"Beware the person who can't be embarrassed," says Dr. Gross. "That rare individual may consider his position, intelligence, and status so lofty, he cares not what others think."
But regardless of the blunder, your most embarrassing moment is probably not as bad as you think.
Some Surprising Research Findings
Andre Modigliani, a sociology professor at the University of Michigan, Ann Arbor, once took part in an experiment on embarrassment. A huge pyramid of toilet paper was stacked so any passer-by knocked it down. Researchers then interviewed the embarrassed people who knocked it over, as well as the shoppers who only watched. Subjects who knocked over the stacks said the onlookers would assume they were bumbling fools.
But when the researchers asked the witnesses what they thought about the people who wrecked the displays, most replied that it was a simple accident that could happen to anybody.
"One of the keys to escaping embarrassment is realizing that others do not always see you in a negative light when you make a public mistake," Professor Modigliani says. "The mortification is mostly in your own mind. Studies reveal that most onlookers are actually very sympathetic when others embarrass themselves."
Dr. Modigliani did yet another scholarly study on why some people feel more embarrassed than others. He found that shy people with high levels of empathy—the ability to imagine how others may be feeling—can be more easily embarrassed.
Another dimension of the easy-to-embarrass-personality was a person's tendency to believe that others see him or her as somehow inadequate. "If either empathy or the belief about inadequacy is missing, the person will not be as easily embarrassed," Dr. Modigliani says.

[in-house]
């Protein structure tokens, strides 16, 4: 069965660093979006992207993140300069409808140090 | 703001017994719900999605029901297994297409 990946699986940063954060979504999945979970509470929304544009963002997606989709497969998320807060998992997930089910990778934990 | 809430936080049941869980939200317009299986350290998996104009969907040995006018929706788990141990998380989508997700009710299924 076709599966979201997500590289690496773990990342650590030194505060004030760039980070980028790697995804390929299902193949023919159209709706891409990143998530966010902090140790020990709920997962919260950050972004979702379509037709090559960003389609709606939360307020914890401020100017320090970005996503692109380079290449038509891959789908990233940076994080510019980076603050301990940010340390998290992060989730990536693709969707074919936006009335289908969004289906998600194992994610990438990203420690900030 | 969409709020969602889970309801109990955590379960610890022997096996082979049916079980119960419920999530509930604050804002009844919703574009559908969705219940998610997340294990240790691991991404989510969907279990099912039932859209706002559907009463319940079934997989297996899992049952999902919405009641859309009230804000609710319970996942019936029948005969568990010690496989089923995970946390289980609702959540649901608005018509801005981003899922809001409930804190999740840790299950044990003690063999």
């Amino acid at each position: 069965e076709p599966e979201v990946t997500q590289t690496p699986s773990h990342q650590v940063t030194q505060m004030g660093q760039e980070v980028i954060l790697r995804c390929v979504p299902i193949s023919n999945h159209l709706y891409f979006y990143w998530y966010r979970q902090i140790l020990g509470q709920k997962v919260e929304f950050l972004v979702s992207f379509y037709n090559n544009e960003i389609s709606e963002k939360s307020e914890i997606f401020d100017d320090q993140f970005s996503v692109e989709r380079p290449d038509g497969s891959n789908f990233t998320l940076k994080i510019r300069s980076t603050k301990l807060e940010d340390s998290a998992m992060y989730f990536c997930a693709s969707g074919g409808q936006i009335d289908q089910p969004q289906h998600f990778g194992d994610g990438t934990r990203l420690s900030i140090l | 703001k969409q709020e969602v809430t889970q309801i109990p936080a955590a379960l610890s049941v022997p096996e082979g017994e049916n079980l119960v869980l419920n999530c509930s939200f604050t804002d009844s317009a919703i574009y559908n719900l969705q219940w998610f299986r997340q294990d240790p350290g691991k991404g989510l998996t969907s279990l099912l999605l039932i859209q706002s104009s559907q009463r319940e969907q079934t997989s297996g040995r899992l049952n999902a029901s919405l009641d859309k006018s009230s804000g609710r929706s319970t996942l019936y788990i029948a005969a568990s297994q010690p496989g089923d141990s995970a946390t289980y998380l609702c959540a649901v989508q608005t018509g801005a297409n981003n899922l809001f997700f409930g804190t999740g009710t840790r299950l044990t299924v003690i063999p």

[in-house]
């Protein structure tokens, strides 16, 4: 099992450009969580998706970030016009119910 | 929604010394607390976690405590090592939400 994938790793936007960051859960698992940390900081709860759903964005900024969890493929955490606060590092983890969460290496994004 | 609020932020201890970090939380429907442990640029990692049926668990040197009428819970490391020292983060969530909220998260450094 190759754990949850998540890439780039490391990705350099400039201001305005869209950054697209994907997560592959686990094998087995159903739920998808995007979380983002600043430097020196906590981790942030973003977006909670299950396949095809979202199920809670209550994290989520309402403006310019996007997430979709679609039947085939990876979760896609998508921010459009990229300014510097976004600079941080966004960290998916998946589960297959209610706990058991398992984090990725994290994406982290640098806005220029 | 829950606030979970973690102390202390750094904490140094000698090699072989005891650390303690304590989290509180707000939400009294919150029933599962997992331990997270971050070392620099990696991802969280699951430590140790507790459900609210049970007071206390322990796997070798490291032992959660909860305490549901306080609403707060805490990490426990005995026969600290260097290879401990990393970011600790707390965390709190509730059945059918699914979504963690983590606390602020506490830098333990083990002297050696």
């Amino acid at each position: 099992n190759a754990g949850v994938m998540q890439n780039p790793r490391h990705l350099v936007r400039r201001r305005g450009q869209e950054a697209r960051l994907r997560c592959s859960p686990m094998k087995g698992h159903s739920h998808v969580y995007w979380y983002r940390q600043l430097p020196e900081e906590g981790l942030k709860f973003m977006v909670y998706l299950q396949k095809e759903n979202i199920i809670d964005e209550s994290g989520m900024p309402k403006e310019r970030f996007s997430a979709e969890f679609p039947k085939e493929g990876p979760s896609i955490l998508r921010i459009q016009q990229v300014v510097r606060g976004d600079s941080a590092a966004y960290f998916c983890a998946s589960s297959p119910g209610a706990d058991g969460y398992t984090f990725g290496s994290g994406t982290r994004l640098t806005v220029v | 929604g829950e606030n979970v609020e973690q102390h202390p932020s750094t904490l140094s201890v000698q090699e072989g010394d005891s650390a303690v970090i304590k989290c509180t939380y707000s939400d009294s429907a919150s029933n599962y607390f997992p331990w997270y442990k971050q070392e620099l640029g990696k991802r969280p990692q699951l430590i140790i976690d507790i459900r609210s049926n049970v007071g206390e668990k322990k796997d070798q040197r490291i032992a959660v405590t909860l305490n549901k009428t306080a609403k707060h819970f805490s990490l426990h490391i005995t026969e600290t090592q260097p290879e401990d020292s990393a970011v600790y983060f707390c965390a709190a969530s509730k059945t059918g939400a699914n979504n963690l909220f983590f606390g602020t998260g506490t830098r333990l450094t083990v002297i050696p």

And, if there's any doubt that 99.9% of embarrassment is in your own mind, consider the example of British actor Richard Harris who sang the role of King Arthur in Camelot twice a day for seven months. One evening, Harris forgot the words to a song. He stopped in mid-stride, halted the orchestra, and went to the edge of the stage where he said in his lilting British accent: "Four hundred and twenty eight performances, and I have forgotten the lyrics! Would you believe it?"
Because people feel sympathetic towards others caught in the throes of embarrassment, Harris received a standing ovation. Somebody then cued him on the words, the orchestra started again and he finished the musical in high style and grace.
"Research shows that people who are embarrassed, and simply admit to it and then stalwartly carry on, are tremendously well liked," Dr. Gross says. It seems to make them more human. "When you admit to embarrassment, you show the incident is not shameful. Nor does it show any defect in your character. It only shows the embarrassing incident was nothing more than a brief lapse," he says.
The upshot: you can easily save face after a bad faux pas with a shrug of the shoulders and by saying, "Oh well, c'est la vie," or, "I blew it! Am I ever embarrassed!"
American Psychological Association
Mental Health America
Canadian Psychiatric Association
Canadian Psychological Association
Modigliani A. Embarrassment and embarrassability. Sociometry. 1968;31:313-326.
Modigliani A. Embarrassment, facework, and eye contact: testing a theory of embarrassment. J Pers Soc Psychol. 1971;17:15-24.
Last reviewed February 2010 by ]]>Brian Randall, MD]]>